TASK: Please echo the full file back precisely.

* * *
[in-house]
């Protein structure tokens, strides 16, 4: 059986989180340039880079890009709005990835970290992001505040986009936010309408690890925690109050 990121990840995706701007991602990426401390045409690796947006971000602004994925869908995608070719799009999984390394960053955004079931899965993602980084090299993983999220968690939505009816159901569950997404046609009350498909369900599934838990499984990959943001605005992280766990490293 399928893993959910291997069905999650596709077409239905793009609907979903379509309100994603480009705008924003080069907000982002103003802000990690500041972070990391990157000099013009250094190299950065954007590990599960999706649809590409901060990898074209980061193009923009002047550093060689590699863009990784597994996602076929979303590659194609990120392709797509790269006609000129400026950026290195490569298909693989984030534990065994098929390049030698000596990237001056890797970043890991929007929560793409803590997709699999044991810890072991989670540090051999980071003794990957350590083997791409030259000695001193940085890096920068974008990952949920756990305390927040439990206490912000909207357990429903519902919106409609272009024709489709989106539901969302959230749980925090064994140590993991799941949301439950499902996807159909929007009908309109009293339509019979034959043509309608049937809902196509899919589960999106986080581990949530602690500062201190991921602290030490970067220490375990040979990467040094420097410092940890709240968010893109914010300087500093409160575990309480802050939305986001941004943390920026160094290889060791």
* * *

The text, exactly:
[in-house]
């Protein structure tokens, strides 16, 4: 059986989180340039880079890009709005990835970290992001505040986009936010309408690890925690109050 990121990840995706701007991602990426401390045409690796947006971000602004994925869908995608070719799009999984390394960053955004079931899965993602980084090299993983999220968690939505009816159901569950997404046609009350498909369900599934838990499984990959943001605005992280766990490293 399928893993959910291997069905999650596709077409239905793009609907979903379509309100994603480009705008924003080069907000982002103003802000990690500041972070990391990157000099013009250094190299950065954007590990599960999706649809590409901060990898074209980061193009923009002047550093060689590699863009990784597994996602076929979303590659194609990120392709797509790269006609000129400026950026290195490569298909693989984030534990065994098929390049030698000596990237001056890797970043890991929007929560793409803590997709699999044991810890072991989670540090051999980071003794990957350590083997791409030259000695001193940085890096920068974008990952949920756990305390927040439990206490912000909207357990429903519902919106409609272009024709489709989106539901969302959230749980925090064994140590993991799941949301439950499902996807159909929007009908309109009293339509019979034959043509309608049937809902196509899919589960999106986080581990949530602690500062201190991921602290030490970067220490375990040979990467040094420097410092940890709240968010893109914010300087500093409160575990309480802050939305986001941004943390920026160094290889060791």